I'm FINALLY back in my beloved Towl Park. It's been a not-so-fun 11 days of being sick. I caught that nasty bug that's been flying around and once it took root in my dilapidated old body, it decided to put its slimey feet up and stay a while. I spent six days in bed and the other five sitting upright in a lazy boy wheezing and coughing. What a lovely picture I have painted for you! Let's move on.
It's 56 degrees today! Perfect for sitting in a chair outside. Unfortunately, the parking lot leading to the park is so muddy that I have to park rather far away from my favored spot and lug my chair. Eventually, I arrive at my destination and plop down, exhausted but smiling.
If this is winter, deal me in. I'll stay on the prairie. Or not. After our president's ban on Muslims last week, we decided that we need to get very serious about getting my passport. Actually, I kind of get Mr. Trump's logic regarding the ban. I just am outraged that he left Egypt, Saudi Arabia, and the United Arab Emirates off the list. ALL countries where he holds business interests. Yet, no one questions this. I feel as if I am living the story of The Emperor's New Clothes. John McCain, Charlie Dent, Henry Kissinger, Jeff Flake, Justin Amash, Ben Sasse, Susan Collins, Barbara Comstock, Lindsey Graham, Rob Portman, Orrin Hatch, Dean Heller, Brian Fitzpatrick, Ileana Ros-Lehtinen, Elise Stefanek, Cory Gardner, Will Hurd, Leonard Lance, Steve Stivers, Pat Toomey, and Jerry Moran have had the courage to point out that the Emperor has no clothes. What really frightens me? I see so many Trumpers who just blindly follow whatever Mr. Trump says or does and stand, smiling and praising their Emperor's new clothes. This troubles me. All blind devotion troubles me. I feel ashamed of my country and I am not used to this feeling. I've always been so proud to be an American. Always felt that despite the warts, our country was superior to all others. Now, I see a blustery, scared little man with a bad case of narcissism and a mean spirit. And I see crowds of people whom I once respected who now stand shoulder to shoulder cheering him on, never questioning anything that he says or does. This is so close to Hitler's Germany that it terrifies me and I look on in dumbfounded despair. It is NEVER acceptable for a man to say it is perfectly fine to grab a woman by her genitals. And to pretend that this is "boy talk" is to excuse a grave injustice. I am not usually a rabble rouser, but I feel compelled to speak out and no, I will not whisper. The suffragettes did not whisper. NO man will EVER feel comfortable talking filth to or about women in my presence. This disgrace of a man has forced my lazy feet to stand and to put my fist in the air for all the women who refuse to fight for their daughters or themselves. If you won't, I will. And don't bother with throwing "alternative facts" at me. I can smell them a mile away and they are not alternative. They are false. The Emperor has no clothes.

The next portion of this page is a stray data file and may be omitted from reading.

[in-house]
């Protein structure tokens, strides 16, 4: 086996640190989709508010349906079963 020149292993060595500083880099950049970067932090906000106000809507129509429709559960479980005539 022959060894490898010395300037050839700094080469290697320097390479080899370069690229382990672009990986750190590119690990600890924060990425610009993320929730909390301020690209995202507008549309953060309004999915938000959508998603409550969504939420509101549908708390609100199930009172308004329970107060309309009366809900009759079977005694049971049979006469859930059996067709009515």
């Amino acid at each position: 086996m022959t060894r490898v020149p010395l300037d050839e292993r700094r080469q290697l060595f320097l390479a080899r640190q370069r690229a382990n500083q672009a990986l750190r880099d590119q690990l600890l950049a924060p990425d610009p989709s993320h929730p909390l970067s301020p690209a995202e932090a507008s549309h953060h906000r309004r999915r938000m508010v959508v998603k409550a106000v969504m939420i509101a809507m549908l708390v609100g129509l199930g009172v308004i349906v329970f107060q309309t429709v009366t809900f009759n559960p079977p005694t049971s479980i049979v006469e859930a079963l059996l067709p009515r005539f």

I stare at the pond for a long time this afternoon. I am begging for peace in my heart. I watch an old woman in a bright red parka and an orange stocking cap fishing. In the twenty minutes that I watch her, she doesn't get a bite. I suspect that she doesn't care. She's here to breathe in this intoxicating air.
Another old woman, this one in a blue parka, walks a gorgeous golden retriever. He is impeccably behaved. Comes up to me and stands about six feet away from me, very polite. I nod at the woman and she says, "It's okay, Murphy." The dog runs and sits at my feet as I pet him. He shivers with happiness and doesn't try to lick or jump up on me. He just looks up at me, his eyes merry. His human and I talk about the weather.
"I don't like it one dang bit," she tells me. "We'll either have a humdinger of a February or else this is the beginning of global warming. Either way, it doesn't bode well for us."
Sighing, I agree with her.
"I have two grandbabies and one great grandbaby," she says. "I wish we had better news to give her. I'd always hoped that those who came after me would have a better life than I did, but I feel as if we've crossed into a dark corner. Yes, indeed."
Again, I sigh. And agree.
"Well, I'm not giving up," I tell her. "I will not go gentle into that good night."
She smiles crookedly at me. She motions to Murphy to come stand by her. Just before she turns to leave, she says, "Rage, RAGE against the dying of the light."
I smile back. She gets it. Some do. Some don't. Thank you to whomever for this gift. This small, perfect gift of a kindred soul, a fist raised up next to mine. I knew you were out there. Thank you.